by Florrie Binford Kichler
“Ten Ways to Grow Your Business”
“How to Grow Sales in a Down Economy”
“Six Ways to Influence Customers and Grow Sales”
The foregoing are three results from the 179,000,000 that appear in response to a Google search on “grow sales.” A search on “grow your business” turns up 41,000,000 offerings and “grow your publishing company” yields a paltry 31,400,000 opportunities.
An endless supply of resources promise to help us increase our pile of money in the bank, expand our companies, and build our financial assets. As a publisher, you know that growing your list of titles, growing your number of employees, and growing your revenues are the keys to financial prosperity.
But what about growing you?
Growing you means learning—gaining knowledge about your industry and the people with whom you share the present and future of publishing.
Growing you means serving—serving your industry and/or community for the betterment of all, and viewing the challenges faced by others in a way that just might give you a new perspective on your own.
Growing you means taking a step back (or away) from the business that consumes your every waking hour and focusing on the bigger picture—which is necessary for you to see (and embrace) the seismic changes that characterize publishing today and are shaping its future. While that may sound daunting, all it really means is taking the time to expand your own knowledge and sharing what you learn with others.
I offer some suggestions to grow you in 2012 (and beyond):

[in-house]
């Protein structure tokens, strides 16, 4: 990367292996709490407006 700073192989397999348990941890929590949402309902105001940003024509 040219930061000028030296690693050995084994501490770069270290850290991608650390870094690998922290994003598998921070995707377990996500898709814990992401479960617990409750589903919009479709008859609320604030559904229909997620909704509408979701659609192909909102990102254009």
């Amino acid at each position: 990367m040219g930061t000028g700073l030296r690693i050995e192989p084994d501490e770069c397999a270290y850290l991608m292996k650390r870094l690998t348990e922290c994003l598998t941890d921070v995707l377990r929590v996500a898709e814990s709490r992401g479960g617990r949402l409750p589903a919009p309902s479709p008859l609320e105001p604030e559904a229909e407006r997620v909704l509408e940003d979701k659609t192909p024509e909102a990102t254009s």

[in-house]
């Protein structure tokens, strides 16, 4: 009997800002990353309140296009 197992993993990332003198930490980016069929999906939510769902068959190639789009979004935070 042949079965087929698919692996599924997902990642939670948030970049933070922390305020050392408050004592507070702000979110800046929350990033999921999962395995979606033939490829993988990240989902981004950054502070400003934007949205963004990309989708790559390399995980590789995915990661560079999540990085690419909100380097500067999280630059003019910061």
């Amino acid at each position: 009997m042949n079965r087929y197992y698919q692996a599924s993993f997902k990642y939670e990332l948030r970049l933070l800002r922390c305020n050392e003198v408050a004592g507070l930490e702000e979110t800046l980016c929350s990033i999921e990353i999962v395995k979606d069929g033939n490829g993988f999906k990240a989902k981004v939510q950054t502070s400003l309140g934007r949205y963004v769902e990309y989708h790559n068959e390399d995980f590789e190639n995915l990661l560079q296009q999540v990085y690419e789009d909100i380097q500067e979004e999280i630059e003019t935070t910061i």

Learning Through Conferences
The major industry conferences offer the number-one chance to increase your understanding of and insight into the world of publishing. These events do require an investment in time and travel, but they all provide unparalleled opportunities not just to gain knowledge but to meet and network with the best in the business.
IBPA offers member discounts to many conferences, and some stream selected sessions live for people who are unable to attend.
Warning: If you avail yourself of live streaming or prerecorded sessions from these events, kudos to you for investing time and energy in expanding your publishing expertise. Distance education is the next-best thing to being there. However, nothing, and I mean nothing, replaces the networking, knowledge, and new ideas that come from face-to-face conversations with colleagues and brainstorming with a group around a table.
The “Sites for Selected Conferences” list below is by no means complete, and I invite you to do your own research to find more.
Use each event as a starting point, and explore each conference’s Web site to see which events might be good fits for your level of publishing. Don’t be afraid to stretch your boundaries by checking out a program that may be a level or two beyond your current experience—after all, isn’t that where you’re heading?
Learning Through Online Educational Programs